Sunday 11 December 2016

Still standing after last season's storms

Fiona O'Connell

Published 07/02/2016 | 02:30

Photo: Paul Mealey
Photo: Paul Mealey

The spring cleaning associated with this new season began early (and way too enthusiastically) for many in this country town, thanks to the winter floods.

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For those storms cleared out a lot more than clutter and cobwebs. After all, most folk don't decide to randomly rip up their floors or to destroy all their precious belongings.

In some cases, the storms didn't have to clear out a business in order for the owners themselves to clear out. Like the antiques store that is located near the river that miraculously escaped unscathed. Nevertheless, the experience prompted the panicked owner to pull the plug on her old world trade. Last weekend, I saw her packing her stock onto a trailer before driving away.

Businesses that were actually flooded and failed to get back on their feet include the second-hand bookshop on Market Street. Only the facade remains, along with a few sad sprigs of holly around the window. The Indian restaurant on the aptly named Marsh Street has also packed up its poppadoms and left.

The library across the road from it is likewise still a closed book - despite its impressive-looking storm doors. It seems a long time since I was checking out books before the Christmas holidays. There is talk of it reopening this month, but no sign of literary life so far.

But some premises have proven to be more than just a pretty face, like the make-up shop on Market Street that had just opened its doors when the floods smashed them shut.

Many locals felt huge sympathy for the owner, who had finally realised her dream after much gutsy grafting. But for this determined dame beauty is not just skin deep - because she is back in business, giving this town a touch of glamour.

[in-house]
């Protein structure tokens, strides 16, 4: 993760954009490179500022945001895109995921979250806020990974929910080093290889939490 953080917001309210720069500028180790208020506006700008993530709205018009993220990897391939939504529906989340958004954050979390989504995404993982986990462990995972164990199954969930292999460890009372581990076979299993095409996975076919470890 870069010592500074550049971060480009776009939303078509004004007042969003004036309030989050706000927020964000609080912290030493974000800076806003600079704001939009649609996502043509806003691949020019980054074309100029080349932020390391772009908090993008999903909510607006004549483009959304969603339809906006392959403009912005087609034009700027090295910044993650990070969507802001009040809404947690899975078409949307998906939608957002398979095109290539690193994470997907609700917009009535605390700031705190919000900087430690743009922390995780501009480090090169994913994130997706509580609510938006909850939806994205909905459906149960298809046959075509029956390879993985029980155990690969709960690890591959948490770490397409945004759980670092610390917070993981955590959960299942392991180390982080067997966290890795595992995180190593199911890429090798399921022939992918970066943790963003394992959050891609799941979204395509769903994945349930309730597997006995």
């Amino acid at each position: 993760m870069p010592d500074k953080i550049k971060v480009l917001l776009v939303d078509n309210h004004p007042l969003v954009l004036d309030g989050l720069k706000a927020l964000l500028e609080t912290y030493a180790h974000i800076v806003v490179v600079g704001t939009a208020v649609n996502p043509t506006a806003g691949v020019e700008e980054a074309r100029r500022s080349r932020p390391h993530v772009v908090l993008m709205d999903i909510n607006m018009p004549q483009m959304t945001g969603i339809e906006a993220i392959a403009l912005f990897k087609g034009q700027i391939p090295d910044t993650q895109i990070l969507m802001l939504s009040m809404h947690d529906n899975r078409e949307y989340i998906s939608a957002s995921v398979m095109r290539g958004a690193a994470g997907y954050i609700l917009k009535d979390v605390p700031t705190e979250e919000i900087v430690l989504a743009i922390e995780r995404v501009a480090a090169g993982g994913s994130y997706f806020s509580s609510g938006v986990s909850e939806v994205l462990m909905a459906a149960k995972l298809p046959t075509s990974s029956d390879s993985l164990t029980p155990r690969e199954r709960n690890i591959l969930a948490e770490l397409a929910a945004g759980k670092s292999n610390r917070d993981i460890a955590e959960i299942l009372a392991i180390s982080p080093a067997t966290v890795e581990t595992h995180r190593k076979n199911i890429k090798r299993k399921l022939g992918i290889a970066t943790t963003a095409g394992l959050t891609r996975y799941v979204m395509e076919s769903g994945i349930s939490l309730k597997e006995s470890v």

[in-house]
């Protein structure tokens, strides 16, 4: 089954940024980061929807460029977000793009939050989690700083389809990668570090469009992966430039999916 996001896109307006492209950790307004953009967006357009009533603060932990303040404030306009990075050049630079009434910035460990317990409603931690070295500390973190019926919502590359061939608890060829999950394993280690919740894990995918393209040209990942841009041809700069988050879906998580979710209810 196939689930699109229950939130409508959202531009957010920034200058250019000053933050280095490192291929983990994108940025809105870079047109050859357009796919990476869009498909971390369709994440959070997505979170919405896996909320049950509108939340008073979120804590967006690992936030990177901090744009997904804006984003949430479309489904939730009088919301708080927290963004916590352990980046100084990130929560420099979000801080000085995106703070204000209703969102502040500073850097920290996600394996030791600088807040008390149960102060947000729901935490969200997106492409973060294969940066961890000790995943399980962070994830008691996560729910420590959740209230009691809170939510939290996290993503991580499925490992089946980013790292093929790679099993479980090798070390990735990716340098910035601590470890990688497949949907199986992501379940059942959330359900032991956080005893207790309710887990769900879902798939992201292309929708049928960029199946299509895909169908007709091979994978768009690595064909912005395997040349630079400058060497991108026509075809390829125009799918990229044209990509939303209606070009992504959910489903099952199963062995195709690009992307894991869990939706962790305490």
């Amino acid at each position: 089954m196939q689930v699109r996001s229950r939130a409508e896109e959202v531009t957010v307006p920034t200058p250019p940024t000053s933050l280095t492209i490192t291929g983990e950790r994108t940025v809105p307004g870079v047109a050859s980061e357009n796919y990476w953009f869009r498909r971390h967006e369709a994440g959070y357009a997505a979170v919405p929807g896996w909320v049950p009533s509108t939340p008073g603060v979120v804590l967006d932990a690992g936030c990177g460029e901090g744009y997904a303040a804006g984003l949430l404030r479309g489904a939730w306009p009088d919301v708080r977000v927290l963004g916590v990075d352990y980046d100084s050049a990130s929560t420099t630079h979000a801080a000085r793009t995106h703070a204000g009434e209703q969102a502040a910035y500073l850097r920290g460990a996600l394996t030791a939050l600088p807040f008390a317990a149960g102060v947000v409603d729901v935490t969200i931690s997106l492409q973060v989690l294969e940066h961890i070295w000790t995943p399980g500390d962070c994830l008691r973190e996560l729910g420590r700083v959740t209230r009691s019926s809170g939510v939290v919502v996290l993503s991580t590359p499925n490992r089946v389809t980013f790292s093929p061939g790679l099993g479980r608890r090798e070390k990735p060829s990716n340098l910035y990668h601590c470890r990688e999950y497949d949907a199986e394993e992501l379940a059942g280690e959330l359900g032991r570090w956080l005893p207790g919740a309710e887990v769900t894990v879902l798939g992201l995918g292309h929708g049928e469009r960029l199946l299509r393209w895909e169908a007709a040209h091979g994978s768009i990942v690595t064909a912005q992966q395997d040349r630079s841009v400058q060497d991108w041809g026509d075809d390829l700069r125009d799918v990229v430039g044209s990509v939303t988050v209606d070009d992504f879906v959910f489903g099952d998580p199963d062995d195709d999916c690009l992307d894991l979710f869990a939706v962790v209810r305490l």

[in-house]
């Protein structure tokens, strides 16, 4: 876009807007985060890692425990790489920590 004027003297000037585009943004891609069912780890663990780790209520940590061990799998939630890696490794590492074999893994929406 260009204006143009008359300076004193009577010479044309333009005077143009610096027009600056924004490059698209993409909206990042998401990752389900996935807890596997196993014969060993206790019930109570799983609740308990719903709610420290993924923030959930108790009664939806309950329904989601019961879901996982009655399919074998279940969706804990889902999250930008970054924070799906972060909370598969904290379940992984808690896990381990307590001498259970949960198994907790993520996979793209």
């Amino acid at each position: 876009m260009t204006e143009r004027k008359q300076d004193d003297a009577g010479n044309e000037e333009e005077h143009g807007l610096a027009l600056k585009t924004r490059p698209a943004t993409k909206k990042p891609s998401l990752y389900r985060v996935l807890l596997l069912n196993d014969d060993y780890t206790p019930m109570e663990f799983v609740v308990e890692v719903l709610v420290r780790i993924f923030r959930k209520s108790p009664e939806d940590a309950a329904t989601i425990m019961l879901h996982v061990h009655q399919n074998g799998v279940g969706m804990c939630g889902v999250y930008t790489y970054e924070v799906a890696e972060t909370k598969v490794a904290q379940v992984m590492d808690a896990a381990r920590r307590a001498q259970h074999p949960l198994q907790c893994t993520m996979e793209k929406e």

Proving that you can't keep a good woman down, especially when it comes to the energetic proprietor of the clothes-cum-barbers next door. Ill health hit this formidable female over Christmas, for the first time since her daughter was born - and just before the storms decided to throw their tuppence worth into the mix. This madam (with a sign on the wall proclaiming 'Grow your own dope: plant a man') reckons she was too under the weather to worry about her business being sunk by it too. More likely this lively lady wouldn't know how to be laid low.

Happily, the health food store continues to bring balance to a country town with its typically plentiful supply of pubs, having likewise survived the storms. Now it only has to deal with the supermarkets encroaching on its turf.

Apparently some of the forms that these businesses have to complete in order to apply for compensation have no name or contact details - making it impossible for the owners to communicate, let alone complain.

Reminding us that it's not only the weather that likes to play dirty.

Sunday Independent

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